Photo from December 7, 2005

I drove before sunrise from the South Bay to San Francisco this early morning in order to accomplish two things. One was to photograph a Christmas card to send to friends because of my newly-launched, just finished eCards for Plaxo. The other was just to see the legendary view from the east peak of Mt. Tam.

On the drive back, I pulled over to the side of the road and took some handheld photos of which this is one. I liked this angle because from here you can see both the skyline and the Golden Gate Bridge in the frame, while still having enough foreground to show the distance and frame the photograph.

Morning fog hits San Francisco
Mt Tamalpais, Marin, California

Nikon D70, Nikkor 70-200mm f/2.8G VR
3 exposures @ f/13, iso 800, 70mm (105mm)

While I did make a christmas card, I never processed the other photos until this project came up on my Aperture to Lightroom migration list.

This is an HDR image which was merged in Lightroom. I then manipulated some contrast controls and added two graduate filters to get the overall baseline look where I the top clouds and foreground forest would frame the photo symmetrically and draw the eye to the skyline. I also removed two obvious dust spots and cloned away a dark cloud in the corner that looked like an artifact.

I used this image to learn how Lightroom might handle my old workflow without the need of 3rd party tools. Instead of using HDR Efex Pro or Photomatix, I used Lightroom’s built-in module, instead of DxO Optics Pro, I used Lightroom’s lens corrections, instead of Film Efex or DxO Filmpack, I used Lightroom’s effects panel, instead of Color Efex Pro, I used Lightrooms graduated filter, basic, and tone curve).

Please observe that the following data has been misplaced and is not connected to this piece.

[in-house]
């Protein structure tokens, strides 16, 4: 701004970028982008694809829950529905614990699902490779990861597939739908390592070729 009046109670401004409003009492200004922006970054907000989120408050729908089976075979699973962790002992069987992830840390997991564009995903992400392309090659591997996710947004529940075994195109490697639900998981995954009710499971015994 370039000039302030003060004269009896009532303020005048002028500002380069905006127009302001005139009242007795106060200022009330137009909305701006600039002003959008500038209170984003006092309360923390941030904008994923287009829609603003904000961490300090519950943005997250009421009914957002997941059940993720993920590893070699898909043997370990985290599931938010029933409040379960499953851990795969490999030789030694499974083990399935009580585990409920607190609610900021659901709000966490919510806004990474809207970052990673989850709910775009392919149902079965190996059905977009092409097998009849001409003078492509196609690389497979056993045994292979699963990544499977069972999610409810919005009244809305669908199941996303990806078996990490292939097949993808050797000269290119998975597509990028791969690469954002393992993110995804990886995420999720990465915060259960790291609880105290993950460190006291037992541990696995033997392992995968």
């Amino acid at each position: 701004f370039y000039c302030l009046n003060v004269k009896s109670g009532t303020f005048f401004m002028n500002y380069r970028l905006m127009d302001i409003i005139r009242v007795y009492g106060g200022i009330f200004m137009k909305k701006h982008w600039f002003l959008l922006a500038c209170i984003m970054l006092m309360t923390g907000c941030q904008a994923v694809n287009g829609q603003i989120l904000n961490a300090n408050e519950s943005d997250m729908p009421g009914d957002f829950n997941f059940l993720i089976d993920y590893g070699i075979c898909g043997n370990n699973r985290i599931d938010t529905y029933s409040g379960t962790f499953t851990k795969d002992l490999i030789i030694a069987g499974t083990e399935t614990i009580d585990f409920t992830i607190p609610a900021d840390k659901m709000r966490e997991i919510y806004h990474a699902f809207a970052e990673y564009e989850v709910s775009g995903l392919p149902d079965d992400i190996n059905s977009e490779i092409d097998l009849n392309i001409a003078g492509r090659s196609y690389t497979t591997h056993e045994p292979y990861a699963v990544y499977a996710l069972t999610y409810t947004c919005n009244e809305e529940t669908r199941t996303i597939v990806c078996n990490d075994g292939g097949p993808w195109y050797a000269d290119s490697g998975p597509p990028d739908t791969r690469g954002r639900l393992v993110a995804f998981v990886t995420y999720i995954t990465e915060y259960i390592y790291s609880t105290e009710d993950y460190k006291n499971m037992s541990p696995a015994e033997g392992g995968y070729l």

Overall, I found it quicker and more convenient than roundtripping with various things. I can’t speak to the quality, but the customization is more limited and some things were impossible to do without losing the intent of the photo. As for specific issues:

  1. There were almost no options in the HDR photo merge that affected the image (the preview was buggy also).
  2. Since the graduated filter tool emulates a real one, I needed two graduated filters instead of one to get the right effect. Also masking out portions is frustratingly slow and inaccurate compared to Nik’s control point technology.
  3. The anti haze tool acts like a sledgehammer to contrast.
  4. Less options for color, film effects, and film grain. This coupled with no way to preview quickly many options and select the best effect meant I stayed close to the lines of the camera’s renderings.
  5. I didn’t see any changes due to lens corrections, though that is probably due to the high quality lens and low aperture.
  6. Stacking a lot of effects (especial lens corrections) mean significant delay in the most minor changes
  7. The vignette is not subtle like Aperture’s gamma version (still the best vignetting I’ve found). This meant I turned it off and used natural framing for this photo.

On the other hand, using settings in the right order meant the workflow was quick and convenient with no “burn in” step. Also the clone tool is way better than Aperture’s, in its automation, customization, and ability to help you find dust spots. Overall, it can produce an image just as good as third party tools in most cases at a fraction of the effort in some.

I give Adobe an A for the processing workflow so far. Overall, it has Aperture beat, but I always knew that. It’s because I prefer 3rd party tools for editing that I was an Aperture fanboy which was always weak in processing and strong on digital asset management.

Below is the original image

Lightroom rendered RAW file of original image. (Lightroom cannot import the in-camera JPEGs that Aperture can.)

In this image you can see the orange off the Golden Gate Bridge and its own subtle beauty which I couldn’t preserve due to the heavy-handed nature of Lightroom’s develop tools and panels.

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